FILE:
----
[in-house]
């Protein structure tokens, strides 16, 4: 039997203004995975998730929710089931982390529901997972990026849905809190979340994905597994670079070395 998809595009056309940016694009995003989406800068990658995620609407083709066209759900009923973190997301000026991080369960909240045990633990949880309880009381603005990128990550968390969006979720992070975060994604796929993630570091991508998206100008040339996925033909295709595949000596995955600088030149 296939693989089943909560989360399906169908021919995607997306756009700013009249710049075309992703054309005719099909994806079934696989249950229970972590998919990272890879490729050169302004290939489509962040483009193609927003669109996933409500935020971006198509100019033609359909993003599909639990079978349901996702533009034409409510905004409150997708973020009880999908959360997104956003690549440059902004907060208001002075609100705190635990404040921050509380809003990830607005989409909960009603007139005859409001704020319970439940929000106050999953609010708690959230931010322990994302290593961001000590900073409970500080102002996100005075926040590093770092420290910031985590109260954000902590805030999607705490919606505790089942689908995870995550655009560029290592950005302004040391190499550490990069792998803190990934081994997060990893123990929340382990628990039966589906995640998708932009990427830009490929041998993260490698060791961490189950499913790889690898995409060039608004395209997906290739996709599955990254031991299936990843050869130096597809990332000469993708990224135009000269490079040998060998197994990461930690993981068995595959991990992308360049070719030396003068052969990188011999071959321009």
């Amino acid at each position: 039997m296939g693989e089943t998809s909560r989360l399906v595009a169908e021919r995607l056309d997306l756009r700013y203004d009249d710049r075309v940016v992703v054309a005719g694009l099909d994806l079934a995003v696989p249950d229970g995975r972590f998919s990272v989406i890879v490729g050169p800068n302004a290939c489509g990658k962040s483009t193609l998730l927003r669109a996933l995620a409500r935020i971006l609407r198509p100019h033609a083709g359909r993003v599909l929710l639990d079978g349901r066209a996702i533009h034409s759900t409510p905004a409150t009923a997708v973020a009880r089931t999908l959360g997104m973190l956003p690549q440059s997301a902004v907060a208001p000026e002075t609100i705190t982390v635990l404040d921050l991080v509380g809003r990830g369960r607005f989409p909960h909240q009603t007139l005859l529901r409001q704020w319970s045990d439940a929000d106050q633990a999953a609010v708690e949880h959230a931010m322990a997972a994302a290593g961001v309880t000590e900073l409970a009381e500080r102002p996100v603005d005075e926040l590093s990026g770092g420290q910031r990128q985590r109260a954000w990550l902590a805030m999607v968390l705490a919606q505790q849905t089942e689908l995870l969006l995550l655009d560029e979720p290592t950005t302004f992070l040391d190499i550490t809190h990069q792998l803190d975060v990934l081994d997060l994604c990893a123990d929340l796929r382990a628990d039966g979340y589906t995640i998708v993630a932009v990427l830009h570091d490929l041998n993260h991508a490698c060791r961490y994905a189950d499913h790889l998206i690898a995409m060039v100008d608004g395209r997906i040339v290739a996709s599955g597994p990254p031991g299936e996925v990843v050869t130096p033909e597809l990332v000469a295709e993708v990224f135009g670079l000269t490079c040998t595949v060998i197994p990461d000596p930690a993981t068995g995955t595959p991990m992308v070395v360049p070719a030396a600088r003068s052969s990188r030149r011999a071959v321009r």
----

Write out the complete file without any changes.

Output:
[in-house]
């Protein structure tokens, strides 16, 4: 039997203004995975998730929710089931982390529901997972990026849905809190979340994905597994670079070395 998809595009056309940016694009995003989406800068990658995620609407083709066209759900009923973190997301000026991080369960909240045990633990949880309880009381603005990128990550968390969006979720992070975060994604796929993630570091991508998206100008040339996925033909295709595949000596995955600088030149 296939693989089943909560989360399906169908021919995607997306756009700013009249710049075309992703054309005719099909994806079934696989249950229970972590998919990272890879490729050169302004290939489509962040483009193609927003669109996933409500935020971006198509100019033609359909993003599909639990079978349901996702533009034409409510905004409150997708973020009880999908959360997104956003690549440059902004907060208001002075609100705190635990404040921050509380809003990830607005989409909960009603007139005859409001704020319970439940929000106050999953609010708690959230931010322990994302290593961001000590900073409970500080102002996100005075926040590093770092420290910031985590109260954000902590805030999607705490919606505790089942689908995870995550655009560029290592950005302004040391190499550490990069792998803190990934081994997060990893123990929340382990628990039966589906995640998708932009990427830009490929041998993260490698060791961490189950499913790889690898995409060039608004395209997906290739996709599955990254031991299936990843050869130096597809990332000469993708990224135009000269490079040998060998197994990461930690993981068995595959991990992308360049070719030396003068052969990188011999071959321009």
């Amino acid at each position: 039997m296939g693989e089943t998809s909560r989360l399906v595009a169908e021919r995607l056309d997306l756009r700013y203004d009249d710049r075309v940016v992703v054309a005719g694009l099909d994806l079934a995003v696989p249950d229970g995975r972590f998919s990272v989406i890879v490729g050169p800068n302004a290939c489509g990658k962040s483009t193609l998730l927003r669109a996933l995620a409500r935020i971006l609407r198509p100019h033609a083709g359909r993003v599909l929710l639990d079978g349901r066209a996702i533009h034409s759900t409510p905004a409150t009923a997708v973020a009880r089931t999908l959360g997104m973190l956003p690549q440059s997301a902004v907060a208001p000026e002075t609100i705190t982390v635990l404040d921050l991080v509380g809003r990830g369960r607005f989409p909960h909240q009603t007139l005859l529901r409001q704020w319970s045990d439940a929000d106050q633990a999953a609010v708690e949880h959230a931010m322990a997972a994302a290593g961001v309880t000590e900073l409970a009381e500080r102002p996100v603005d005075e926040l590093s990026g770092g420290q910031r990128q985590r109260a954000w990550l902590a805030m999607v968390l705490a919606q505790q849905t089942e689908l995870l969006l995550l655009d560029e979720p290592t950005t302004f992070l040391d190499i550490t809190h990069q792998l803190d975060v990934l081994d997060l994604c990893a123990d929340l796929r382990a628990d039966g979340y589906t995640i998708v993630a932009v990427l830009h570091d490929l041998n993260h991508a490698c060791r961490y994905a189950d499913h790889l998206i690898a995409m060039v100008d608004g395209r997906i040339v290739a996709s599955g597994p990254p031991g299936e996925v990843v050869t130096p033909e597809l990332v000469a295709e993708v990224f135009g670079l000269t490079c040998t595949v060998i197994p990461d000596p930690a993981t068995g995955t595959p991990m992308v070395v360049p070719a030396a600088r003068s052969s990188r030149r011999a071959v321009r």